“He was well aware of where he was in his career, of how he got there,” says Weiland’s manager Tom Vitorino, who started working with the singer this past July. Vitorino recalls one early meeting with Weiland. “He said, ‘I’m sure you hear all this stuff about me. Why would you want to do this?’ I said, ‘Because you don’t have a talent problem.'”
Weiland was born Scott Richard Kline on October 27th, 1967, in San Jose, California. His parents divorced when he was two. Growing up in Chagrin Falls, Ohio, then Huntington Beach, California, Scott took the last name of his mother Sharon’s new husband, David Weiland, when she remarried. Weiland and Robert DeLeo, originally from New Jersey, met in 1985; by 1990, they were living and playing in Los Angeles with Dean and Kretz and had recorded demos of the future Core hits “Wicked Garden” and “Piece of Pie.”
Robert remembers writing songs with Weiland while the two had jobs across the street from each other on Sunset Boulevard. Robert worked at a guitar store; Weiland drove models to photo shoots. “I would call him and say, ‘Come over here,’ ” Robert says. “I’d have a melody, show that to Scott, and he’d make it his own right away.”
“Everything came easy to him – riding a horse, waterskiing, basketball,” says Dean. When STP had a cookout after filming the video for the Core single “Plush,” Weiland made jerk chicken that was “spectacular,” Dean raves. But the singer couldn’t stop “racing, worrying. He had a hard time accepting help, allowing himself to receive it.”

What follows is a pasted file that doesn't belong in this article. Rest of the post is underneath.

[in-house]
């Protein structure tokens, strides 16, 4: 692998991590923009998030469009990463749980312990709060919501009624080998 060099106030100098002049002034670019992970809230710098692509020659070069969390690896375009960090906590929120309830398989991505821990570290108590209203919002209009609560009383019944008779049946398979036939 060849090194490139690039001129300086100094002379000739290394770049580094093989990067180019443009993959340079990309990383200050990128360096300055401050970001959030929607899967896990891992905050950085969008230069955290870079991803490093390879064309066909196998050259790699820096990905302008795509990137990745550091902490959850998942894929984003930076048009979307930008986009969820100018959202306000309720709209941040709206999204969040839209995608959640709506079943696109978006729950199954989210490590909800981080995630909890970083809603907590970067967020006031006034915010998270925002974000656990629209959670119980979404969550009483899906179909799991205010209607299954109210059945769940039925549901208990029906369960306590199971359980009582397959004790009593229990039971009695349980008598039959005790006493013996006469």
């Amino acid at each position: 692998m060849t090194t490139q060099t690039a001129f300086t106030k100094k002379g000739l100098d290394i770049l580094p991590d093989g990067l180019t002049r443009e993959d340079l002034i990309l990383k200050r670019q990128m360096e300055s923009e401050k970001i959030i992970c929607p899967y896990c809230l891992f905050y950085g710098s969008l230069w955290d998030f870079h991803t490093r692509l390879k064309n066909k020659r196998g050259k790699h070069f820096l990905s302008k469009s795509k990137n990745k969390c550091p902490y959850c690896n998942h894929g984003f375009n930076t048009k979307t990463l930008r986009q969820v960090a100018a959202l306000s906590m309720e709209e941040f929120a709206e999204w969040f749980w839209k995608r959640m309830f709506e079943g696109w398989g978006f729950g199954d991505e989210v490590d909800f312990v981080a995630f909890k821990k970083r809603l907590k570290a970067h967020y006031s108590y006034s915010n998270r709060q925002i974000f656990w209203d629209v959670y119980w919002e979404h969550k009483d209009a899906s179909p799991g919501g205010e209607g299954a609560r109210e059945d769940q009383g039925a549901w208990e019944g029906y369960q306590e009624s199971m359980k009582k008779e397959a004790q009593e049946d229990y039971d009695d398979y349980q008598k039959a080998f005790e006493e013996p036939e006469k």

Weiland began experimenting with drugs in high school but first used heroin on STP’s late-1993 tour with the Butthole Surfers. He famously described the depths of his addiction in a 1997 Rolling Stone cover story: “I didn’t feel like I had a good enough rush unless I had one hand on the needle and one hand dialing 911.” Three years later, after seven months in prison for violating probation, he claimed his compulsion ran deeper – “this elation that comes from knowing that you nearly lost your life – and knowing that you’ve come through it.”
Drugs cost him dearly in other ways. Weiland’s younger brother Michael died in 2007 of heart complications, after years of substance abuse. Then last spring, the day before Blaster was released, Wildabouts guitarist Jeremy Brown died from an accidental overdose of prescription medication, according to Lucas Keller, Weiland’s manager at the time.
The singer was “like a ghost” at Brown’s funeral, Keller says. “This was his best friend. And then we had to have the conversation afterward – where do we go next?” Weiland had “come out of the Stone Temple Pilots thing,” recently settling the legal actions stemming from his dismissal. “He’s inspired, making a new record, and the guitar player dies. It was a lot of stuff at once.”
Brown’s death “completely destroyed” Weiland, Jamie confirms. He rebuilt the Wildabouts and went on tour. But “even up to a couple of weeks ago, when I saw him, he’d talk about Jeremy every day. He always had tears in his eyes.”
Still, Weiland had ambitious plans for 2016: a new record with the Wildabouts, more touring, a follow-up to his 2011 memoir, Not Dead & Not for Sale. “He was so tenacious in his lust for life in the early years,” says Kretz. “I really hoped he would come back – and have a second chance.”
After Weiland’s death, Robert went into his garage, where he keeps his lifetime of STP memorabilia. “I was looking back at all the stuff I saved,” Robert says. “That’s how I want to look back at Scott: for what he added to my life.”